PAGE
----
A violent manifestation of this resistance took place in connexion with the accusation of heresy brought against the pope. On the third Sunday in Advent 1329, and afterwards in public consistory, John had preached that the souls of those who have died in a state of grace go into Abraham’s bosom, sub altari Dei, and do not enjoy the beatific vision (visio facie ad faciem) of the Lord until after the Last Judgment and the Resurrection; and he had even instructed a Minorite friar, Gauthier of Dijon, to collect the passages in the Fathers which were in favour of this doctrine. On the 27th of December 1331 a Dominican, Thomas of England, preached against this doctrine at Avignon itself and was thrown into prison. When news of this affair had reached Paris, the pope sent the general of the Minorites, Gerard Odonis, accompanied by a Dominican, to sustain his doctrine in that city, but King Philip VI., perhaps at the instigation of the refugee Spirituals in Paris, referred the question to the faculty of theology, which, on the 2nd of January 1333, declared that the souls of the blessed were elevated to the beatific vision immediately after death; the faculty, nevertheless, were of opinion that the pope should have propounded his erroneous doctrine only “recitando,” and not “determinando, asserendo, seu etiam opinando.” The king notified this decision to the pope, who assembled his consistory in November 1333, and gave a haughty reply. The theologians in Louis’s following who were opposed to papal absolutism already spoke of “the new heretic, Jacques de Cahors,” and reiterated with increasing insistency their demands for the convocation of a general council to try the pope. John appears to have retracted shortly before his death, which occurred on the 4th of December 1334.
John had kindled very keen animosity, not only among the upholders of the independence of the lay power, but also among the upholders of absolute religious poverty, the exalted Franciscans. Clement V., at the council of Vienne, had attempted to bring back the Spirituals to the common rule by concessions; John, on the other hand, in the bull Quorundam exigit (April 13, 1317), adopted an uncompromising and absolute attitude, and by the bull Gloriosam ecclesiam (January 23, 1318) condemned the protests which had been raised against the bull Quorundam by a group of seventy-four Spirituals and conveyed to Avignon by the monk Bernard Délicieux. Shortly afterwards four Spirituals were burned at Marseilles. These were immediately hailed as martyrs, and in the eyes of the exalted Franciscans at Naples and in Sicily and the south of France the pope was regarded as antichrist. In the bull Sancta Romana et universa ecclesia (December 28, 1318) John definitively excommunicated them and condemned their principal book, the Postil (commentary) on the Apocalypse (February 8, 1326). The bull Quia nonnunquam (March 26, 1322) defined the derogations from the rule punished by the pope, and the bull Cum inter nonnullos (November 12, 1323) condemned the proposition which had been admitted at the general chapter of the Franciscans held at Perugia in 1322, according to which Christ and the Apostles were represented as possessing no property, either personal or common. The minister general, Michael of Cesena, though opposed to the exaggerations of the Spirituals, joined with them in protesting against the condemnation of the fundamental principle of evangelical poverty, and the agitation gradually gained ground. The pope, by the bull Quia quorundam (November 10, 1324), cited Michael to appear at Avignon at the same time as Occam and Bonagratia. All three fled to the court of Louis of Bavaria (May 26, 1328), while the majority of the Franciscans made submission and elected a general entirely devoted to the pope. But the resistance, aided by Louis and merged as it now was in the cause sustained by Marsilius of Padua and John of Jandun, became daily bolder. Treatises on poverty appeared on every side; the party of Occam clamoured with increasing imperiousness for the condemnation of John by a general council; and the Spirituals, confounded in the persecution with the Beghards and with Fraticelli of every description, maintained themselves in the south of France in spite of the reign of terror instituted in that region by the Inquisition.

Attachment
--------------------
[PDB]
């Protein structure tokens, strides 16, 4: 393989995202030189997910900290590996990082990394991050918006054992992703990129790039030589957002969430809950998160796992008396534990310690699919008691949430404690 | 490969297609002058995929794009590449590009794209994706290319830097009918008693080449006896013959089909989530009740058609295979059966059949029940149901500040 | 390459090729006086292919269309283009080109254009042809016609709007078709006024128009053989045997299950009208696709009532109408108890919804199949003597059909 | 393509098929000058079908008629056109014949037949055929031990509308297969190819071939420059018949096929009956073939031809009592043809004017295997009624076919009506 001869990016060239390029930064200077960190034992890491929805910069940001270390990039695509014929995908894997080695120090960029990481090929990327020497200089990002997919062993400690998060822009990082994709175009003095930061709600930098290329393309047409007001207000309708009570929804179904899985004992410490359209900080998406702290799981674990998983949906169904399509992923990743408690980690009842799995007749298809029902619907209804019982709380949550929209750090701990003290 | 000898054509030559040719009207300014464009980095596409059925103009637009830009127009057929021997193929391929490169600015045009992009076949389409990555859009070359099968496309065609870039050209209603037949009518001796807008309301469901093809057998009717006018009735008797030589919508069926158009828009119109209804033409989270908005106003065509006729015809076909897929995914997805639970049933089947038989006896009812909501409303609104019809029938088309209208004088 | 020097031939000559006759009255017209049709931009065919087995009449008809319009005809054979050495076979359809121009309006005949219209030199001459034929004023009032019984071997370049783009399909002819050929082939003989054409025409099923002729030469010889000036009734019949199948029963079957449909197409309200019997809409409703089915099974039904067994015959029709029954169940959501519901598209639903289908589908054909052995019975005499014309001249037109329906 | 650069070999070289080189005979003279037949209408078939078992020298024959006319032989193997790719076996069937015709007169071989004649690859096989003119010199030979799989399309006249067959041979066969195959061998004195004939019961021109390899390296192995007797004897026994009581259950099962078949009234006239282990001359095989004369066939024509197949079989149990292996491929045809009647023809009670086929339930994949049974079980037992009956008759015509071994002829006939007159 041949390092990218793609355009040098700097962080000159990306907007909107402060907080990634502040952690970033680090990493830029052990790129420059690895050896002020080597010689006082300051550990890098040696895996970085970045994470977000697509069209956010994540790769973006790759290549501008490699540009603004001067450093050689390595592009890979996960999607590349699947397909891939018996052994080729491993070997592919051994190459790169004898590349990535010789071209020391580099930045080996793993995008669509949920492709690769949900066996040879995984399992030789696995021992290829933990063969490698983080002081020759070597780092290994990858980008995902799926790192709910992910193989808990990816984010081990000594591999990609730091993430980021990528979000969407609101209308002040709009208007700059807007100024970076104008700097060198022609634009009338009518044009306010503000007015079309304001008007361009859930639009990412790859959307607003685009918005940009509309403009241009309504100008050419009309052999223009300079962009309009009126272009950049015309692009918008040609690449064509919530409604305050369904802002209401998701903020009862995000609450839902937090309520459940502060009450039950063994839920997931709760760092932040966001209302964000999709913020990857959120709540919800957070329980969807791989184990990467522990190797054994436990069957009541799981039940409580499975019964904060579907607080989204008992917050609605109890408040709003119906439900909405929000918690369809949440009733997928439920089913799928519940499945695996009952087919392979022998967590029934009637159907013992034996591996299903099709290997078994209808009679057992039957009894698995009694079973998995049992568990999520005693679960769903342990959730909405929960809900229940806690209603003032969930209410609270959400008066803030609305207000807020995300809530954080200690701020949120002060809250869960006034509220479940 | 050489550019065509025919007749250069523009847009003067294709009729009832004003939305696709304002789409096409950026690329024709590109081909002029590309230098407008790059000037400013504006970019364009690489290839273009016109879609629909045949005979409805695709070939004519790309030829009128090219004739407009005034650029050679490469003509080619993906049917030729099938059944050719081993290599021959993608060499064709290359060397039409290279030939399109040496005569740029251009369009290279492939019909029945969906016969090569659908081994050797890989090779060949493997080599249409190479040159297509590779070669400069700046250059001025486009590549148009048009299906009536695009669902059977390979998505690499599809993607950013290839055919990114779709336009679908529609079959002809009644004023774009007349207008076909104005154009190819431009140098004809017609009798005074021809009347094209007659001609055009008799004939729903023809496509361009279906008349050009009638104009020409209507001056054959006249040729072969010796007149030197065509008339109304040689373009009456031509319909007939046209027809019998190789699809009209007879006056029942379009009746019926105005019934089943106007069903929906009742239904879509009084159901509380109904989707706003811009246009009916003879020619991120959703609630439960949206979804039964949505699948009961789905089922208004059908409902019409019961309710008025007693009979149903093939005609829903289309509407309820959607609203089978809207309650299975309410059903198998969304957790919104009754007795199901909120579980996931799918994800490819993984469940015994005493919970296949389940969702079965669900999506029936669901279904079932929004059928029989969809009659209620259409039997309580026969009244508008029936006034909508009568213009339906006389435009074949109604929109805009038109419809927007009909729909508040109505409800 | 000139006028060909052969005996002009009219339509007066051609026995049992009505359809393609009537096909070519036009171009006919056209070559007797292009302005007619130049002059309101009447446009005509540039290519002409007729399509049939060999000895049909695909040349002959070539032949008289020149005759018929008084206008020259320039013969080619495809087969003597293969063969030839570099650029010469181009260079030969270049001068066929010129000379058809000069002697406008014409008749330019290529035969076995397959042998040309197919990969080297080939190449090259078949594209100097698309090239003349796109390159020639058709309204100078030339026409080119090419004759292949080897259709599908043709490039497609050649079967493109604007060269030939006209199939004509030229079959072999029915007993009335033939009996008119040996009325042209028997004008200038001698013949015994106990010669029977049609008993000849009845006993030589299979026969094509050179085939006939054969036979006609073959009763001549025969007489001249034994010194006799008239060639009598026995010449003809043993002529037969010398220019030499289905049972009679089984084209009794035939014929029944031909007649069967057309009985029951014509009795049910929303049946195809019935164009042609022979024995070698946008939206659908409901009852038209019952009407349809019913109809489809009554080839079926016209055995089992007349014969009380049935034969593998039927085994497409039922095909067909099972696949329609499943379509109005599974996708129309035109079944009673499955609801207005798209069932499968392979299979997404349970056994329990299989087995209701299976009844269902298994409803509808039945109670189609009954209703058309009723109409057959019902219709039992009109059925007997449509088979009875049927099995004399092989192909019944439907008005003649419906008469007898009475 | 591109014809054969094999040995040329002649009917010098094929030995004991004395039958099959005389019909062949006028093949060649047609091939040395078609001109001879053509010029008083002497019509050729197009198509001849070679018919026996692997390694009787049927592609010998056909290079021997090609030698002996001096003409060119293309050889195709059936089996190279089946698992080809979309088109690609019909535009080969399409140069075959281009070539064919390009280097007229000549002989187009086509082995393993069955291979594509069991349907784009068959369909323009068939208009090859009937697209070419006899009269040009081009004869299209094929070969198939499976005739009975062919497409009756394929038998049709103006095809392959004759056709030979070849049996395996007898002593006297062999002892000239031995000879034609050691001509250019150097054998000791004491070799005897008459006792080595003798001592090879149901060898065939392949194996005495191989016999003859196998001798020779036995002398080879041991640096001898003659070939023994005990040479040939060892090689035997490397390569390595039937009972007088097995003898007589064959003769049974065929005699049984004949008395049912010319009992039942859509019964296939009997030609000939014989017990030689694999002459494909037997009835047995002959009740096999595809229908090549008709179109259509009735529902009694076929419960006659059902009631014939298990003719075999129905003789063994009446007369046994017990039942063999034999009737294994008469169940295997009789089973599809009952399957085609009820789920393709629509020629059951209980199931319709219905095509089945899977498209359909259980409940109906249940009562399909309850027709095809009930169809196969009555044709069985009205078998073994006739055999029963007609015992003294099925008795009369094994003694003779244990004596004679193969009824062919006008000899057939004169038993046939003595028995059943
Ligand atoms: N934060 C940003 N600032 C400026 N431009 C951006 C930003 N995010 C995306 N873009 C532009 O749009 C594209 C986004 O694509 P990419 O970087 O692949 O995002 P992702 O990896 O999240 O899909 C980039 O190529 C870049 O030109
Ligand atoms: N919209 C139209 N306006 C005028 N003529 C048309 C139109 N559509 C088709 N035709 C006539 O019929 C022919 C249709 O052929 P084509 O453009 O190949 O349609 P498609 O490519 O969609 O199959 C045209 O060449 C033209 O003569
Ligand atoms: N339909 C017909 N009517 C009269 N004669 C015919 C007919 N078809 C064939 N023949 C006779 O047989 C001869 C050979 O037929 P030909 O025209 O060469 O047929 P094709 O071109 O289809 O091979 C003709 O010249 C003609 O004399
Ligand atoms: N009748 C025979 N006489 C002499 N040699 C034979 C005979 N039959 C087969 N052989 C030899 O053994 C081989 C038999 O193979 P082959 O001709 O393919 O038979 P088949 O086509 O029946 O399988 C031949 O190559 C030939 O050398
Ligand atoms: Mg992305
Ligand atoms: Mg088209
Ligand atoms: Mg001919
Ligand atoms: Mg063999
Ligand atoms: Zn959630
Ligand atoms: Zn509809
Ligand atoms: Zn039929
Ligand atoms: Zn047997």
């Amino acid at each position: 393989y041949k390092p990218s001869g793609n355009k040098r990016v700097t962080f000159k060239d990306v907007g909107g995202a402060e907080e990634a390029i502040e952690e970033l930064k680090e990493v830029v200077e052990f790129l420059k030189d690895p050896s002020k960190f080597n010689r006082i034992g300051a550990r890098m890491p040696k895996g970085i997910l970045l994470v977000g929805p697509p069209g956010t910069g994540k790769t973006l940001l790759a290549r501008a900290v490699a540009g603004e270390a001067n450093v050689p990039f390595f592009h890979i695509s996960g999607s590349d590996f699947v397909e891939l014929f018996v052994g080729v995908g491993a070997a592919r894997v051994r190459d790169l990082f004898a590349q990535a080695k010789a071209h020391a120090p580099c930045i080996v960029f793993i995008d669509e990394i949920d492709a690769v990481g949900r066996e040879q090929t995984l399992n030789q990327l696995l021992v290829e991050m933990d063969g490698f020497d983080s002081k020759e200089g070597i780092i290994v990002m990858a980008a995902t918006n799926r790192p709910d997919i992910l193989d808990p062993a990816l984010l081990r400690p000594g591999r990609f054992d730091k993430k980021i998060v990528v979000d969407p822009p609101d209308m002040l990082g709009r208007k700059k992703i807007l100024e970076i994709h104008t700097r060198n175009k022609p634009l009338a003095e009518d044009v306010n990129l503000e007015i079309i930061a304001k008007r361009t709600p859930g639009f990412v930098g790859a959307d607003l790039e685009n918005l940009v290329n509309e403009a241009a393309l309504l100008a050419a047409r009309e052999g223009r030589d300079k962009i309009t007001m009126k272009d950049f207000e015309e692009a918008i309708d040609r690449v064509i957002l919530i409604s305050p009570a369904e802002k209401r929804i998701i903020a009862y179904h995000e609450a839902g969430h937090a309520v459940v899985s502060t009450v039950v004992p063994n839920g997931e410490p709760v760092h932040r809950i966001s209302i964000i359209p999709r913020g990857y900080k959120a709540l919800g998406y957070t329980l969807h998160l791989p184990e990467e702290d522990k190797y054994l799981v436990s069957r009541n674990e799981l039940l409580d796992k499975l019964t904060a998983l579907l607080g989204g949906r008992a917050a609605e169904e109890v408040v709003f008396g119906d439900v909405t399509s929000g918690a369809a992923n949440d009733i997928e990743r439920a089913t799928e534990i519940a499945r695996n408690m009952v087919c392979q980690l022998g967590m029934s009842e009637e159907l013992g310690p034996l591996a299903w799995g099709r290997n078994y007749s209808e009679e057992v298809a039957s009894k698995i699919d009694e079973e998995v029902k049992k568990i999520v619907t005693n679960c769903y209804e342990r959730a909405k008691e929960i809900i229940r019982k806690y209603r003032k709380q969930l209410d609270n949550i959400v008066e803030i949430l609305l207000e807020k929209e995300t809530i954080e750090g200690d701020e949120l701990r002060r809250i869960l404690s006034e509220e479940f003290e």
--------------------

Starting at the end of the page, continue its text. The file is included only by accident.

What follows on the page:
See M. Souchon, Die Papstwahlen von Bonifaz VIII. bis Urban VI. (Brunswick, 1888); Abbé Albe, Autour de Jean XXII. (Rome, 1904); K. Müller, Der Kampf Ludwigs des Bayern mit der Curie (Tübingen, 1879 seq.); W. Preger, “Mémoires sur la lutte entre Jean XXII. et Louis de Bavière” in Abhandl. der bayr. Akad., hist. sec., xv., xvi., xvii.; S. Riezler, Die litterar. Widersacher der Päpste zur Zeit Ludwigs des Baiers (Leipzig, 1874); F. Ehrle, “Die Spiritualen” in Archiv für Litteratur-und Kirchengeschichte des Mittelalters (vols. i. and ii.); C. Samaran and G. Mollat, La Fiscalité pontificale en France au xive siècle (Paris, 1905); A. Coulon and G. Mollat, Lettres secrètes et curiales de Jean XXII. se rapportant à la France (Paris, 1899, seq.). (P. A.)
- On the 29th of January 1336 Pope Benedict XII. pronounced a long judgment on this point of doctrine, a judgment which he declared had been included by John in a bull which death had prevented him from sealing.